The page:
Supreme Court Justice Antonin Scalia is really pissed.
Scalia is known for his rhetorical flights of fancy–he compared the last marriage decision to a meatloaf–but he outdid himself in his dissent today. In language that does nothing to mask his furor, Scalia belittles the ruling itself and his colleagues who disagree with him, essentially arguing that ballot box homophobia trumps constitutional rights.
“This practice of constitutional revision by an unelected committee of nine, always accompanied (as it is today) by extravagant praise of liberty, robs the People of the most important liberty they asserted in the Declaration of Independence and won in the Revolution of 1776: the freedom to govern themselves,” Scalia wrote.
He makes a thinly veiled comparison between the majority and Nazis by complaining about “a judicial Putsch,” a word best known in conjunction with Hitler.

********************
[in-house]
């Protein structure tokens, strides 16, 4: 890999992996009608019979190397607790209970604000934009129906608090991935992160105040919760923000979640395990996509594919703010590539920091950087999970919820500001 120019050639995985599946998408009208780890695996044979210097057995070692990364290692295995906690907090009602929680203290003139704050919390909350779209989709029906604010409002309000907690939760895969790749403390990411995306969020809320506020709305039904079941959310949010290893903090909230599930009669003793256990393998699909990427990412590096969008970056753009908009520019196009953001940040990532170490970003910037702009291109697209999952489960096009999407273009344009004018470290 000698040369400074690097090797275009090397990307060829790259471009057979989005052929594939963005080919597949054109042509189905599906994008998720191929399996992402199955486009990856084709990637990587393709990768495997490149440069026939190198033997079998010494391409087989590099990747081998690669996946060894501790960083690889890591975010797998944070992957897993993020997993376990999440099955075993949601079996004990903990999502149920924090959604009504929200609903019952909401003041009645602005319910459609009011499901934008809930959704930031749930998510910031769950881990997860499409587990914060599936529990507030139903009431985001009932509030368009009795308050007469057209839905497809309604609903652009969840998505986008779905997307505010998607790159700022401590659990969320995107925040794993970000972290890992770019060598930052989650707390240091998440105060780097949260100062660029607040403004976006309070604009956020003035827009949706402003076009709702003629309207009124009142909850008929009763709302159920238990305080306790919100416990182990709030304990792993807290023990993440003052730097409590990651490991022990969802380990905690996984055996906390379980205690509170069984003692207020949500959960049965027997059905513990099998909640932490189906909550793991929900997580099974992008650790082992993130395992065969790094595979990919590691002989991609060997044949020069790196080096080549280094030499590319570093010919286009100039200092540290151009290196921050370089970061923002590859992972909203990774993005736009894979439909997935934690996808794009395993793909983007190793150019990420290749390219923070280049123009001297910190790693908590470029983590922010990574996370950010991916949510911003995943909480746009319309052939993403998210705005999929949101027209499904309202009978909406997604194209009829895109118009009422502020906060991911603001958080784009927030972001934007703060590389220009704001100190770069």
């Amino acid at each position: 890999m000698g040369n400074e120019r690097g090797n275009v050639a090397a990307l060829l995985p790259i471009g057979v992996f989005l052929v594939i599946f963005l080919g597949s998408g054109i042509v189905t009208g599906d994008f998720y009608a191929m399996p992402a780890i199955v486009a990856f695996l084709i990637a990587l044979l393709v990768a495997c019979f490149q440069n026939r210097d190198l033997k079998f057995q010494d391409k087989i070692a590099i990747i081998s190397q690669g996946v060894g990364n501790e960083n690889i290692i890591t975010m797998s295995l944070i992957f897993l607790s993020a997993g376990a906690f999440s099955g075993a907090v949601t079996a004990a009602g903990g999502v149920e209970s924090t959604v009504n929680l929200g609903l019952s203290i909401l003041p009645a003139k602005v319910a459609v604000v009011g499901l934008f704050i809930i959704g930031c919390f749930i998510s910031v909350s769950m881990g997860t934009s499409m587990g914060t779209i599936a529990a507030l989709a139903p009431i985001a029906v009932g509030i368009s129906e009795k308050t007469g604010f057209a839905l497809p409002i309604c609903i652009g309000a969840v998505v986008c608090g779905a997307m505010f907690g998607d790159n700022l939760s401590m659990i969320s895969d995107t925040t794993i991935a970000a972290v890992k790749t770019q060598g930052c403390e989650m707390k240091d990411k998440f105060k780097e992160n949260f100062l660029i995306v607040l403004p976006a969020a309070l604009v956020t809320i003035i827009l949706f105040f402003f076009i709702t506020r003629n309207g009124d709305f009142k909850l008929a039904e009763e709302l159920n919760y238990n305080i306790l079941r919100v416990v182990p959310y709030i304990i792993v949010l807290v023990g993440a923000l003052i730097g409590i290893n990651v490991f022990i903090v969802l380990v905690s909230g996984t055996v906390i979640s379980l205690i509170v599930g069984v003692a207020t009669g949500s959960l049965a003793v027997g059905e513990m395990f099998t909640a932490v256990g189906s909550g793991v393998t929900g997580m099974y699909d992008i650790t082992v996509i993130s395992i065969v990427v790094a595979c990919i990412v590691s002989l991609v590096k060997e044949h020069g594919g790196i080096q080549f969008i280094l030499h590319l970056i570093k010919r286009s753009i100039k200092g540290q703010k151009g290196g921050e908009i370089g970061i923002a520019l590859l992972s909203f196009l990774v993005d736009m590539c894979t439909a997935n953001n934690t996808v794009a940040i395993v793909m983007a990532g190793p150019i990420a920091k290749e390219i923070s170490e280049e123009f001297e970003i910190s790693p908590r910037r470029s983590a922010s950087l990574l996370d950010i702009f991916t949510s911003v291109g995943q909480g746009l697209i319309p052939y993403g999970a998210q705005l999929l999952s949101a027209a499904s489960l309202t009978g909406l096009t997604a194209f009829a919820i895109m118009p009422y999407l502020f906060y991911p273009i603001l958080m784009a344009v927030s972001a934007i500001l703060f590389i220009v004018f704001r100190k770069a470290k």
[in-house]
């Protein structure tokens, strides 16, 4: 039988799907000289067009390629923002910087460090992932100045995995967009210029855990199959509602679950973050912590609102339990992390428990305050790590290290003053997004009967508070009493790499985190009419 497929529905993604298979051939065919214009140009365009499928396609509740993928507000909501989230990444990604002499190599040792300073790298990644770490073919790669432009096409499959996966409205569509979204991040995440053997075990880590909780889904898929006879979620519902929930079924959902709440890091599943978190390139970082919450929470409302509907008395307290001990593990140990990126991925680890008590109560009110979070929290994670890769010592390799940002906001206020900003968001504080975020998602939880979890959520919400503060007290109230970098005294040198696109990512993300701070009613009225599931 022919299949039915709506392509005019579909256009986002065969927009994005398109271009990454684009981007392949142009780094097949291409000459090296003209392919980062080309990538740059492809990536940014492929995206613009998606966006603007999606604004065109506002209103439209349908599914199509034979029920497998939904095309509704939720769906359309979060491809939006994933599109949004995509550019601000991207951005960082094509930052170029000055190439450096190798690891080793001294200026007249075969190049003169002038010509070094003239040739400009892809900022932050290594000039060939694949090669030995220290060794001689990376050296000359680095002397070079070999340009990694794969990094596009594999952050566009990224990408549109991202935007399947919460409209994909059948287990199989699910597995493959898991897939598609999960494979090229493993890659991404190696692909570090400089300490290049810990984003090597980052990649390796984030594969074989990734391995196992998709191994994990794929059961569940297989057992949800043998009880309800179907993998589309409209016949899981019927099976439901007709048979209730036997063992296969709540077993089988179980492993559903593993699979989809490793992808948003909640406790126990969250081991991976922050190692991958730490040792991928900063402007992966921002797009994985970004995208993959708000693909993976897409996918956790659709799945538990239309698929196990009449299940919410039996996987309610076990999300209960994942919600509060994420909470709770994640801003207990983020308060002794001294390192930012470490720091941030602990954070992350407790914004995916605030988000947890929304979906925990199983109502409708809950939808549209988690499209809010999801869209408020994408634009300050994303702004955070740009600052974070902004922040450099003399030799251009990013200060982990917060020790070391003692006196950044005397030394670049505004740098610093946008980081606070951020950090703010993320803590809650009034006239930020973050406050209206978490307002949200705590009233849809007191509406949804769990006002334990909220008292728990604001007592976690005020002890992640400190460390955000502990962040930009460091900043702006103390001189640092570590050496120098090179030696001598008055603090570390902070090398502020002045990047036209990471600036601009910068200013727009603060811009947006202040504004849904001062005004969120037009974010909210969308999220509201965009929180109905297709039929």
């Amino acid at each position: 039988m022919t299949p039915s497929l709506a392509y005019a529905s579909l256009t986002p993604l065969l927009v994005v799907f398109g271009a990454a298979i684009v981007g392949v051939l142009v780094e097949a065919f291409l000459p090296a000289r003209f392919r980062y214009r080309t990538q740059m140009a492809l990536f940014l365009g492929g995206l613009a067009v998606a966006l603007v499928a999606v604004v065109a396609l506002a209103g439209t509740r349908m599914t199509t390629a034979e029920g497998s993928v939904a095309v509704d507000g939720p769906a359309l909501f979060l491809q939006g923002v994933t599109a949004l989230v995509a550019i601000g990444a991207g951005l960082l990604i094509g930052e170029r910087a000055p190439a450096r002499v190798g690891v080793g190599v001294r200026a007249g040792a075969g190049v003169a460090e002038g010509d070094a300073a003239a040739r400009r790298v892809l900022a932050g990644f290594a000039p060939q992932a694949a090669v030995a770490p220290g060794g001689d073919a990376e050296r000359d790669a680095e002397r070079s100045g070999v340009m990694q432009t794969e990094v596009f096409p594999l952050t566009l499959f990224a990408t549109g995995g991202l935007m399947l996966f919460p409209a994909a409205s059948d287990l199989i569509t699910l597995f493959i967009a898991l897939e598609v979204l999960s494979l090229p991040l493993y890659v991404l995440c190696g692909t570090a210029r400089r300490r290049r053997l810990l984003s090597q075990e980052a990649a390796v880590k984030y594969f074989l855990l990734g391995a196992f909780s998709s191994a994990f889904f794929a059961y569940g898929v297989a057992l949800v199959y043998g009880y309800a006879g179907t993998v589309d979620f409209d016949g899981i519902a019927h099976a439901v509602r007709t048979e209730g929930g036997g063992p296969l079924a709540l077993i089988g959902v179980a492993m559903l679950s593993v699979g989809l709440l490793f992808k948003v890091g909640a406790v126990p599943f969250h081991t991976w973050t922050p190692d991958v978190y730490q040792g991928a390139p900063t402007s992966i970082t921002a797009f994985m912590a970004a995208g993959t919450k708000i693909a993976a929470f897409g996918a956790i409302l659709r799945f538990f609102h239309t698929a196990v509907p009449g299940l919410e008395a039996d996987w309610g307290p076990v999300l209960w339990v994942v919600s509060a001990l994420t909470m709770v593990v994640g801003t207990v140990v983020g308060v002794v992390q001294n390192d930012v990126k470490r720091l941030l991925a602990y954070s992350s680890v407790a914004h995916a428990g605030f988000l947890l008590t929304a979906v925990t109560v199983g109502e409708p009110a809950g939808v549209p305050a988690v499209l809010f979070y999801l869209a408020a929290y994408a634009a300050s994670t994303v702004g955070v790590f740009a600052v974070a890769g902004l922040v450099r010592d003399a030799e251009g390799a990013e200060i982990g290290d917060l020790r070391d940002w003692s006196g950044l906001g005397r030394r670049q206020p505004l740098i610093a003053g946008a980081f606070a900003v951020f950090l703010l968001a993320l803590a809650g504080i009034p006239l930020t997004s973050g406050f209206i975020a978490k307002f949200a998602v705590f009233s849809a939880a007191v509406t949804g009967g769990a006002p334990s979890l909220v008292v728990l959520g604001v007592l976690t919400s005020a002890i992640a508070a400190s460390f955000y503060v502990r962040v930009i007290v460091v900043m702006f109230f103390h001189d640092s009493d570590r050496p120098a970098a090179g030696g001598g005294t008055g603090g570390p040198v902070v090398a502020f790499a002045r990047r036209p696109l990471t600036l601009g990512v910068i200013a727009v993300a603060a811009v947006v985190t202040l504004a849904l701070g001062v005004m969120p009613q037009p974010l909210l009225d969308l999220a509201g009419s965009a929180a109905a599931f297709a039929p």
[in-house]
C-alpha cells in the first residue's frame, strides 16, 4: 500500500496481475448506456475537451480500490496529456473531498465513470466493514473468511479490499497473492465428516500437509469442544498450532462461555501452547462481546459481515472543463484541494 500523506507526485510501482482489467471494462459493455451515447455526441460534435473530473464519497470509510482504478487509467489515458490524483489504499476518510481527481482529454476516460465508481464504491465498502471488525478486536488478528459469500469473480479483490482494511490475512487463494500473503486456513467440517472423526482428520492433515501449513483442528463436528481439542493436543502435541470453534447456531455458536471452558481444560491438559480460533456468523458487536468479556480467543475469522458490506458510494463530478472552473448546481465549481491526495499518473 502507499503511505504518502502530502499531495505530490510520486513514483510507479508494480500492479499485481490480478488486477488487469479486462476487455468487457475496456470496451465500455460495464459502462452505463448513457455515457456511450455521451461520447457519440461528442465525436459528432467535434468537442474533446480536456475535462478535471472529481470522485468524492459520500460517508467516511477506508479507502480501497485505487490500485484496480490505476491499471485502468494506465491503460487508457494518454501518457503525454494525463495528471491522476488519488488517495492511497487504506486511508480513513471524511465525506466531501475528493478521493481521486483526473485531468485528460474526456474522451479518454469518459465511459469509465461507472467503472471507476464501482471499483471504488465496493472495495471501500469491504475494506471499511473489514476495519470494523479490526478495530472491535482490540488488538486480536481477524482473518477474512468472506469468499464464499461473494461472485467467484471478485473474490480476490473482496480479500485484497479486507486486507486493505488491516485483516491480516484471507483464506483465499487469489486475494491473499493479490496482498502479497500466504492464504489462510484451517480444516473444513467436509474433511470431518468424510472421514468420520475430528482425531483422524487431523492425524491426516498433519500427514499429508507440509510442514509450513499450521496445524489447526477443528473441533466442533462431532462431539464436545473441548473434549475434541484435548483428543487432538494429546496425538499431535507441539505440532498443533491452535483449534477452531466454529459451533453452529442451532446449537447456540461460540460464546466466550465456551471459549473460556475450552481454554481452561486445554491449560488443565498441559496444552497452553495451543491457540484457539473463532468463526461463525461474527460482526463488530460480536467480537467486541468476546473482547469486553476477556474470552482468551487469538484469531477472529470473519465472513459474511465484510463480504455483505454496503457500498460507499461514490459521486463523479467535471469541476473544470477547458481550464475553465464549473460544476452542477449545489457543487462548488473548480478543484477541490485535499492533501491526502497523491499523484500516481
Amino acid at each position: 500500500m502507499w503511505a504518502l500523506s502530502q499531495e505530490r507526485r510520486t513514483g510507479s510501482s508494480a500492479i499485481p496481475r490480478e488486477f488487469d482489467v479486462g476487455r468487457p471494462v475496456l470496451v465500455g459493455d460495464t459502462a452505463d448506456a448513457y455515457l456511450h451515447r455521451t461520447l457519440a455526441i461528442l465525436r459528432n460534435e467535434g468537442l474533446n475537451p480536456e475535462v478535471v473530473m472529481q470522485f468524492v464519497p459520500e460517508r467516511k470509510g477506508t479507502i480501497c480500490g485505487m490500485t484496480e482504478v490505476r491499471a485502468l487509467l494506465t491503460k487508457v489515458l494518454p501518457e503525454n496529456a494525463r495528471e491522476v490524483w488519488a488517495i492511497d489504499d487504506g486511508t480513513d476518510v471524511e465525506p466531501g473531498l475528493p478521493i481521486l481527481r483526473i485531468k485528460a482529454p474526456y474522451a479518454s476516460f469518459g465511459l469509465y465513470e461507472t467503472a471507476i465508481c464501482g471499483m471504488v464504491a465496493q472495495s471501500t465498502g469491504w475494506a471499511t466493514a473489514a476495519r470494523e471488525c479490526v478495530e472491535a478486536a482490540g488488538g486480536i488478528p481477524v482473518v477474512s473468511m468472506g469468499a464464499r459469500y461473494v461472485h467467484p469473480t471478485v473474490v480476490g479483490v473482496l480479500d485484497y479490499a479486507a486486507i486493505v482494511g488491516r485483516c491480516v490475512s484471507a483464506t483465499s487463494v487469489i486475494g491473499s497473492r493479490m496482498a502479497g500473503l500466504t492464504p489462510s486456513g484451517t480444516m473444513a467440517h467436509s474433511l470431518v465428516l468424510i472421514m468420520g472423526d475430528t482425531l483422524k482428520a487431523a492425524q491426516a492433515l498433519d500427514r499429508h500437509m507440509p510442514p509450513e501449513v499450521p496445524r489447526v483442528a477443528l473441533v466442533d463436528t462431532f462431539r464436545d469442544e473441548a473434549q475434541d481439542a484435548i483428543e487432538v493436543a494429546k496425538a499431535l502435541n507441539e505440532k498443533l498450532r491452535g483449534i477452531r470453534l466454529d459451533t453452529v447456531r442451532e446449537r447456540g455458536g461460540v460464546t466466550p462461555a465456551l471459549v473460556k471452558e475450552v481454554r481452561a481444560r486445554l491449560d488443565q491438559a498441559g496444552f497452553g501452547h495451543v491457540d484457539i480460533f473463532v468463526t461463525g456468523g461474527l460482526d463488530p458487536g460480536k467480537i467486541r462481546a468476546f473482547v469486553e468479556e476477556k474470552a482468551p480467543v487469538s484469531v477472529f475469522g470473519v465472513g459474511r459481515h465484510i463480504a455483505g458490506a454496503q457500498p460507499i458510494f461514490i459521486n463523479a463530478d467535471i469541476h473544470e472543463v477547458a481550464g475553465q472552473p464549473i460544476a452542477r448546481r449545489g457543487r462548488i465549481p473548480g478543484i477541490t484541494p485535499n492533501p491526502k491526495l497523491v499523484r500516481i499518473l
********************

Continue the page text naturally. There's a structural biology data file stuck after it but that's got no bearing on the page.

Scalia also takes some pointed and very personal swipes at Kennedy’s writing, complaining about”the mummeries and straining-to-be memorable passages,” done in “a style that is as pretentious as its content is egoistic.”
But it’s the ruling itself that gets the worst treatment. “If, even as the price to be paid for a fifth vote, I ever joined an opinion for the Court that began: ‘The Constitution promises liberty to all within its reach, a liberty that includes certain specific rights that allow persons, within a lawful realm, to define and express their identity,’ I would hide my head in a bag,” Scalia fumes. “The Supreme Court of the United States has descended from the disciplined legal reasoning of John Marshall and Joseph Story to the mystical aphorisms of the fortune cookie.”
No wonder that each of the other dissenters wrote their own opinions, a very rare occurrence. No one else wanted to join Scalia’s scorched-earth dissent.
Don’t expect Antonin and Anthony to be hanging out at the backyard barbecue this fourth of July.